An artificial intelligence pioneer nicknamed the “Godfather of AI” has resigned from his position at Big Tech firm Google so he could speak more openly about the potential dangers of the technology.
However, in a tweet on May 1, Hinton clarified that he left his position at Google “so that I could talk about the dangers of AI.”
In an interview with The New York Times, his most immediate concern with AI was its use in flooding the internet with fake photos, videos and text, to the extent that many won’t “be able to know what is true anymore.”
Hinton’s other worries concerned AI tech taking over jobs. In the future, he believes AI could pose a threat to humanity due to it learning unexpected behaviors from the massive amounts of data it analyzes.
He also expressed concern at the continuing AI arms race that seeks to further develop the tech for use in lethal autonomous weapons systems (LAWS).
Hinton also expressed some partial regret over his life's work:
“I console myself with the normal excuse: If I hadn’t done it, somebody else would have.”
In recent months, regulators, lawmakers and tech industry executives have also expressed concern about the development of AI. In March, over 2,600 tech executives and researchers signed an open letter in March that urged for a temporary halt of AI development citing “profound risks to society and humanity.”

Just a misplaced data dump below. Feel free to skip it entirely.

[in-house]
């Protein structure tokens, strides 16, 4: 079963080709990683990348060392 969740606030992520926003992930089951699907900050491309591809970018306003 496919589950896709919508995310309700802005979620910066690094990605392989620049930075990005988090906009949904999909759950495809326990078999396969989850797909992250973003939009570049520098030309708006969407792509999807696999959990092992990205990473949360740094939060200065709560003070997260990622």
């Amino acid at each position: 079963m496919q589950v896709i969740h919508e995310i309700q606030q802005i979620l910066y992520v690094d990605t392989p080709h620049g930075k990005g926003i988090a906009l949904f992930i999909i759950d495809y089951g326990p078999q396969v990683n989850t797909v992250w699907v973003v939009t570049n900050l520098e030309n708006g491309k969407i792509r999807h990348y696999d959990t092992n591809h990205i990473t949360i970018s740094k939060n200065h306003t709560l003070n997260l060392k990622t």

A group of 12 European Union lawmakers signed a similar letter in April and a recent EU draft bill classifies AI tools based on their risk levels. The United Kingdom is also extending $125 million to support a task force for the development of “safe AI.”
AI used in fake news campaigns and pranks
AI tools are already reportedly being used for disinformation, with recent examples of media outlets tricked into publishing fake news, while one German outlet even used AI to fabricate an interview.
On May 1, Binance claimed it was the victim of a ChatGPT-originated smear campaign and shared evidence of the chatbot claiming its CEO Changpeng “CZ” Zhao was a member of a Chinese Communist Party youth organization.
The bot linked to a Forbes article and LinkedIn page that it claimed it sourced the information from, however, the article appears to not exist and the LinkedIn profile isn’t Zhao’s.
Last week, a group of pranksters also tricked multiple media outlets around the world, including the Daily Mail and The Independent.
The Daily Mail published and later took down a story about a purported Canadian actor called “Saint Von Colucci” who was said to have died after a plastic surgery operation to make him look more like a South Korean pop star.
The news came from a press release regarding the actor’s death, which was sent by an entity masquerading as a public relations firm and used what appeared to be AI-generated images.
In April, the German outlet Die Aktuelle published an interview that used ChatGPT to synthesize a conversation with former Formula One driver Michael Schumacher, who suffered a serious brain injury in a 2013 skiing accident.
It was reported Schumacher’s family would take legal action over the article.